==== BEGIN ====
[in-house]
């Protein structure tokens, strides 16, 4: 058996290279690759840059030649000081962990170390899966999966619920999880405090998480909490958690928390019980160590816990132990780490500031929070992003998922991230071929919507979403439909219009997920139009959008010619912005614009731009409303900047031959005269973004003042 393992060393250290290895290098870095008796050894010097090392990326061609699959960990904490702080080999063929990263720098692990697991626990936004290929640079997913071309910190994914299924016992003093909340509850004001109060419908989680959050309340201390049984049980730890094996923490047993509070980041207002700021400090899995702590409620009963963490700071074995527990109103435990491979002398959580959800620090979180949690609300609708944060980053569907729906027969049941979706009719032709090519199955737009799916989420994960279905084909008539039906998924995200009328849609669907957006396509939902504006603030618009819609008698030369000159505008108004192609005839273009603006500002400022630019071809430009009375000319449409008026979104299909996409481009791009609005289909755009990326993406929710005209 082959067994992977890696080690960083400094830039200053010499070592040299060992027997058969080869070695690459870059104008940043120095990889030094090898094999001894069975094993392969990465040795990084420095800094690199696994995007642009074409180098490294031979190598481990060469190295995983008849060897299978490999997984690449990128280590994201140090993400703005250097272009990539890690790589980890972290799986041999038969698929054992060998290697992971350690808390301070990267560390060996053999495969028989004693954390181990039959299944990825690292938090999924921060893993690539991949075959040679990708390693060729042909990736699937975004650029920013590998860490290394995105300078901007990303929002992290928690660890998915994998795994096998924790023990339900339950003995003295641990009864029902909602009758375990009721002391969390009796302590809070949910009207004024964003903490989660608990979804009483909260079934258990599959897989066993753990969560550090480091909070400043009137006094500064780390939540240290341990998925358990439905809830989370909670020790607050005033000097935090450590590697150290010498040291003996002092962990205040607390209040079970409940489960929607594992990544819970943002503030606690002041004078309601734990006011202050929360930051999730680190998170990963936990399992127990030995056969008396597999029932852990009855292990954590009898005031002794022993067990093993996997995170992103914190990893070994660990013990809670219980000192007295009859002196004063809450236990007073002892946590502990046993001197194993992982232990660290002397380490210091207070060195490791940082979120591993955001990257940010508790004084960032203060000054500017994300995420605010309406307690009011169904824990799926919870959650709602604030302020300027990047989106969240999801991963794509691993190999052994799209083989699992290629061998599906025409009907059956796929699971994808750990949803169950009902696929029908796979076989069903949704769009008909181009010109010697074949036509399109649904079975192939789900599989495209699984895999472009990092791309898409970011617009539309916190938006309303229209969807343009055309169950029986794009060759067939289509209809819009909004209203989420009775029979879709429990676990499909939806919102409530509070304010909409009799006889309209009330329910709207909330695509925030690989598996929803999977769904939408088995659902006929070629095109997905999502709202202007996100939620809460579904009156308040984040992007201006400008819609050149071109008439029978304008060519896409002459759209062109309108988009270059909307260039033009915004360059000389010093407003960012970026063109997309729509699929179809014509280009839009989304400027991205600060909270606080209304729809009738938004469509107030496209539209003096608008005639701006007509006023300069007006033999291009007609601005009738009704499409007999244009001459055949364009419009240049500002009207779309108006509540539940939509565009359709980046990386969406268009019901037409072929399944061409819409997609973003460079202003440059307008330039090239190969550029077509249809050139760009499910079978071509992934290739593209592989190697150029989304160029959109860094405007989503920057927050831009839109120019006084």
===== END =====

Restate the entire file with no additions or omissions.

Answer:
[in-house]
């Protein structure tokens, strides 16, 4: 058996290279690759840059030649000081962990170390899966999966619920999880405090998480909490958690928390019980160590816990132990780490500031929070992003998922991230071929919507979403439909219009997920139009959008010619912005614009731009409303900047031959005269973004003042 393992060393250290290895290098870095008796050894010097090392990326061609699959960990904490702080080999063929990263720098692990697991626990936004290929640079997913071309910190994914299924016992003093909340509850004001109060419908989680959050309340201390049984049980730890094996923490047993509070980041207002700021400090899995702590409620009963963490700071074995527990109103435990491979002398959580959800620090979180949690609300609708944060980053569907729906027969049941979706009719032709090519199955737009799916989420994960279905084909008539039906998924995200009328849609669907957006396509939902504006603030618009819609008698030369000159505008108004192609005839273009603006500002400022630019071809430009009375000319449409008026979104299909996409481009791009609005289909755009990326993406929710005209 082959067994992977890696080690960083400094830039200053010499070592040299060992027997058969080869070695690459870059104008940043120095990889030094090898094999001894069975094993392969990465040795990084420095800094690199696994995007642009074409180098490294031979190598481990060469190295995983008849060897299978490999997984690449990128280590994201140090993400703005250097272009990539890690790589980890972290799986041999038969698929054992060998290697992971350690808390301070990267560390060996053999495969028989004693954390181990039959299944990825690292938090999924921060893993690539991949075959040679990708390693060729042909990736699937975004650029920013590998860490290394995105300078901007990303929002992290928690660890998915994998795994096998924790023990339900339950003995003295641990009864029902909602009758375990009721002391969390009796302590809070949910009207004024964003903490989660608990979804009483909260079934258990599959897989066993753990969560550090480091909070400043009137006094500064780390939540240290341990998925358990439905809830989370909670020790607050005033000097935090450590590697150290010498040291003996002092962990205040607390209040079970409940489960929607594992990544819970943002503030606690002041004078309601734990006011202050929360930051999730680190998170990963936990399992127990030995056969008396597999029932852990009855292990954590009898005031002794022993067990093993996997995170992103914190990893070994660990013990809670219980000192007295009859002196004063809450236990007073002892946590502990046993001197194993992982232990660290002397380490210091207070060195490791940082979120591993955001990257940010508790004084960032203060000054500017994300995420605010309406307690009011169904824990799926919870959650709602604030302020300027990047989106969240999801991963794509691993190999052994799209083989699992290629061998599906025409009907059956796929699971994808750990949803169950009902696929029908796979076989069903949704769009008909181009010109010697074949036509399109649904079975192939789900599989495209699984895999472009990092791309898409970011617009539309916190938006309303229209969807343009055309169950029986794009060759067939289509209809819009909004209203989420009775029979879709429990676990499909939806919102409530509070304010909409009799006889309209009330329910709207909330695509925030690989598996929803999977769904939408088995659902006929070629095109997905999502709202202007996100939620809460579904009156308040984040992007201006400008819609050149071109008439029978304008060519896409002459759209062109309108988009270059909307260039033009915004360059000389010093407003960012970026063109997309729509699929179809014509280009839009989304400027991205600060909270606080209304729809009738938004469509107030496209539209003096608008005639701006007509006023300069007006033999291009007609601005009738009704499409007999244009001459055949364009419009240049500002009207779309108006509540539940939509565009359709980046990386969406268009019901037409072929399944061409819409997609973003460079202003440059307008330039090239190969550029077509249809050139760009499910079978071509992934290739593209592989190697150029989304160029959109860094405007989503920057927050831009839109120019006084």